Features

The Seats We Sit In: What Goes Into Commencement at PLNU

The grandstand before its construction. Photo credit to Sofie Fransen

A month before each winter and spring commencement, Point Loma Nazarene University begins preparing the Greek Amphitheatre for the nearly 12,000 visitors it’ll host over commencement weekend. Events Coordinator Kim Riddle and her team of contractors, Campus Facilities employees and the Records Department, estimate that four to five thousand people attend each graduation ceremony, with 400 graduates and faculty on the floor, 1,500 to 1,700 guests sitting in the white seats of the amphitheater and 2,000 to 3,000 additional family and friends in grandstands constructed for extra seating.

The temporary grandstands might seem spindly and unstable to some. So, in honor of the math foundational exploration course each undergraduate student has to take, let’s do a physics problem. 

With the weight of 2,000 to 3,000 people sitting, how much force do they exert on the stands, and how does that compare to the building code weight allowance for bleachers?

First, we need to know how much the audience weighs. According to data from the Centers for Disease Control, the average American has a mass of 185.3 pounds, or 84.05 kilograms. Multiplying this by the rate of acceleration due to gravity, approximately 9.8 meters per second, we find our average American is exerting 823.7 Newtons of force on their seat, spread out over the area of their contact with the seat. For reference, a 1974 study on the physics of karate found that a concrete block can be broken with between 2,500 and 3,000 newtons of force in a concentrated area.

So, with our estimate of 2,500 guests, we can calculate that the crowd is collectively exerting about two million Newtons of force on the grandstands. But how does that compare to building code?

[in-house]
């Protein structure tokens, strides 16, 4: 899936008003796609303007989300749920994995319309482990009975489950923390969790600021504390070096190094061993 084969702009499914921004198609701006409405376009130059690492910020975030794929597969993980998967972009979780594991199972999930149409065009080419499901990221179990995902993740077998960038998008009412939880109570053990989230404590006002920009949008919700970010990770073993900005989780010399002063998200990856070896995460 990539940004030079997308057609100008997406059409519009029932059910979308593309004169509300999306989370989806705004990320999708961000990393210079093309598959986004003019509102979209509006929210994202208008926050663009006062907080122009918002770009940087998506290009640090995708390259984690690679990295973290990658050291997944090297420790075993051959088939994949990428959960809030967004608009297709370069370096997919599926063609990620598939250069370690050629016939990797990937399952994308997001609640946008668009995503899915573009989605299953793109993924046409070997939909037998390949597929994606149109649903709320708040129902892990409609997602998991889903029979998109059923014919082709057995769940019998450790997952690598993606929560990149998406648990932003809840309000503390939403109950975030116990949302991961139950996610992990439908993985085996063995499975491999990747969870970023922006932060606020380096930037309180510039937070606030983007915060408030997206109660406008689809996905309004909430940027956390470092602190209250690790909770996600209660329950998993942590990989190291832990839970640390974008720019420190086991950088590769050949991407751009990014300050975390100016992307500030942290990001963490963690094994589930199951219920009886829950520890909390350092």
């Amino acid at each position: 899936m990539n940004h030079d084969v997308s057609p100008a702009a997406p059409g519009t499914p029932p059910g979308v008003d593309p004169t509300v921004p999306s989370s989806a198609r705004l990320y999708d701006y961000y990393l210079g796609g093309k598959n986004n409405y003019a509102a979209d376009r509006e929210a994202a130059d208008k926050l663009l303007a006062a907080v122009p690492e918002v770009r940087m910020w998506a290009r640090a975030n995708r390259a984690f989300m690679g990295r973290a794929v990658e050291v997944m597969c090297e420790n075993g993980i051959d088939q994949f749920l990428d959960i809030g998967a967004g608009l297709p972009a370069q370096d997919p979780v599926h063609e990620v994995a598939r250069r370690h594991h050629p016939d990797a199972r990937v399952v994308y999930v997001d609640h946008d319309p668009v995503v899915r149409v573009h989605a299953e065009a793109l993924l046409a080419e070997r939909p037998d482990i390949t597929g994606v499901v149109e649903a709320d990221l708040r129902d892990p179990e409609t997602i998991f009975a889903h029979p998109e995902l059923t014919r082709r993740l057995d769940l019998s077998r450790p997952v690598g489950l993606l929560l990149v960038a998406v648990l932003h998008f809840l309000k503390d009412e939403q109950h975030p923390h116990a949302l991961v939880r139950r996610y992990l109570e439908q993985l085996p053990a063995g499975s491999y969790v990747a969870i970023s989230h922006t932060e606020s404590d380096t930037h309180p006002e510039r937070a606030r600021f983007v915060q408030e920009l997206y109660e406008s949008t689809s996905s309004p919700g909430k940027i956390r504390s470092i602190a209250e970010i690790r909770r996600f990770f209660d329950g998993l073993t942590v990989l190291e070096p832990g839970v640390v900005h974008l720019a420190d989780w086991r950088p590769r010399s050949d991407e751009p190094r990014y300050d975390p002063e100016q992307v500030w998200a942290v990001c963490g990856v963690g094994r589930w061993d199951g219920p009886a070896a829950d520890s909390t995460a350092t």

According to subsection 303.2 of the International Building Code, which the California Building Code is based on, “bleachers, folding and telescopic seating and grandstands shall be designed for a uniform live load of 100 pounds per square foot.”

That’s about 444 Newtons per square foot, so assuming each person has at least two square feet of area to sit, the grandstands are within code. In reality, Riddle estimates that each person has about three square feet of room, so guests at commencement are well within their weight tolerance.

In order to prepare for everyone, Events Services and Campus Facilities begin work on the Greek about a month before commencement. Riddle says this process starts with giving the Greek a bit of a tune-up. 

“The Greek is very old, it’s one of the oldest amphitheaters around, and it’s made out of wood seating, so they’re constantly fixing it and doing things. We close the Greek down for about a month before just so they can fix the seating and paint [the seats], things like that,” said Riddle. 

Then, two weeks out, the Statewide bleacher company brings in equipment and constructs the grandstands while Campus Facilities and Events Services start bringing in seating for the graduates and faculty, backdrops and banners. This year, Riddle says new ramps are brought in for disability accommodations and the lift is being tested.

The week before commencement is very busy. Flowers are hung by the Department of Grounds Maintenance and bunting is hung by Campus Facilities. The sound equipment company comes and sets up their equipment, and during the day on Friday the road is shut down. 

“Campus Facilities will do the actual staging,” said Riddle. “Events Services are the people who move the tables and chairs around, but Grounds, a part of Campus Facilities, do all the flowers and get that ready, so Campus Facilities takes a really hefty load of getting it all ready. My job is just to make sure that all of those people are doing what they say they’re going to do.” 

After working her job for nine years, alongside some employees of Campus Facilities who’ve been at PLNU for thirty years, Riddle said things are fine-tuned, and she can enjoy the graduation celebration and the joy that comes with the graduates’ accomplishments.

“It’s great and everyone’s smiling. That’s what we try to do, we try to make sure they’re having the best event that they can have, and for their family. They’ve finished! So, I think commencement is really a great time, it’s a long day for us but it all feels so good that it’s done and it’s done well, and we really try to make that event special for the students,” said Riddle.

Written By: Lily Damron

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